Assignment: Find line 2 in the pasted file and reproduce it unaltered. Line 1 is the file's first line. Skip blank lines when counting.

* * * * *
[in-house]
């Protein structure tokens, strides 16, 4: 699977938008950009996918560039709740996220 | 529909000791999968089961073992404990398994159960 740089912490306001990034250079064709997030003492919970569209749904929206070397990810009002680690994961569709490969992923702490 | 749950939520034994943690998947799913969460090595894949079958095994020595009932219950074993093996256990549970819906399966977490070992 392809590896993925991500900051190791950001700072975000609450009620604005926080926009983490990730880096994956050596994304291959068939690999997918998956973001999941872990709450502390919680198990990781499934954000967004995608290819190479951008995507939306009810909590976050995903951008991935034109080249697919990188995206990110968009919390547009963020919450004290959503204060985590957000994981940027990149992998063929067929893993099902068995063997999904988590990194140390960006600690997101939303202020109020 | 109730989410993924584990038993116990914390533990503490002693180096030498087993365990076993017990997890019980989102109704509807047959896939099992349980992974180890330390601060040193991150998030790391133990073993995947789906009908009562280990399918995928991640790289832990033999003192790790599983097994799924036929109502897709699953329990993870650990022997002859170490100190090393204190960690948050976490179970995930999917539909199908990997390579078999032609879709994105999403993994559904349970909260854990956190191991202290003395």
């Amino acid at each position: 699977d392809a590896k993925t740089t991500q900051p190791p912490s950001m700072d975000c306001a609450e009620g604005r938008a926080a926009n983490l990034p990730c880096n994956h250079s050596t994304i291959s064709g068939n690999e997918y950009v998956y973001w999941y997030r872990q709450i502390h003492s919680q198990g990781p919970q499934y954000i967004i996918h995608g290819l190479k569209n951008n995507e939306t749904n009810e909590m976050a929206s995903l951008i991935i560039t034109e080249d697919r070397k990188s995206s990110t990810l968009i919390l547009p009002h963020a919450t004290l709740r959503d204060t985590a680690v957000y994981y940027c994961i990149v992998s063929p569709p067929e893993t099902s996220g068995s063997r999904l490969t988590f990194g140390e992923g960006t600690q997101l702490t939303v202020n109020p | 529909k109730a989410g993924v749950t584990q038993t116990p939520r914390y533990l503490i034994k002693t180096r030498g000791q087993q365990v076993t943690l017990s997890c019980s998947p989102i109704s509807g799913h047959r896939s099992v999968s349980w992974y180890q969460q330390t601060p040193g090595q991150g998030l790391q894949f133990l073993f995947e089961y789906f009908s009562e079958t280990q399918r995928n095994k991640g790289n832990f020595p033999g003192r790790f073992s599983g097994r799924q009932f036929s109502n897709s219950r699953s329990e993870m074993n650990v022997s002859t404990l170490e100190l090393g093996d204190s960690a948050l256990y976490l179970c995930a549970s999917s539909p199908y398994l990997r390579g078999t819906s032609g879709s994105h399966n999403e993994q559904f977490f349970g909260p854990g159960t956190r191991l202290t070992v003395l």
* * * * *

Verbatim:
């Protein structure tokens, strides 16, 4: 699977938008950009996918560039709740996220 | 529909000791999968089961073992404990398994159960 740089912490306001990034250079064709997030003492919970569209749904929206070397990810009002680690994961569709490969992923702490 | 749950939520034994943690998947799913969460090595894949079958095994020595009932219950074993093996256990549970819906399966977490070992 392809590896993925991500900051190791950001700072975000609450009620604005926080926009983490990730880096994956050596994304291959068939690999997918998956973001999941872990709450502390919680198990990781499934954000967004995608290819190479951008995507939306009810909590976050995903951008991935034109080249697919990188995206990110968009919390547009963020919450004290959503204060985590957000994981940027990149992998063929067929893993099902068995063997999904988590990194140390960006600690997101939303202020109020 | 109730989410993924584990038993116990914390533990503490002693180096030498087993365990076993017990997890019980989102109704509807047959896939099992349980992974180890330390601060040193991150998030790391133990073993995947789906009908009562280990399918995928991640790289832990033999003192790790599983097994799924036929109502897709699953329990993870650990022997002859170490100190090393204190960690948050976490179970995930999917539909199908990997390579078999032609879709994105999403993994559904349970909260854990956190191991202290003395």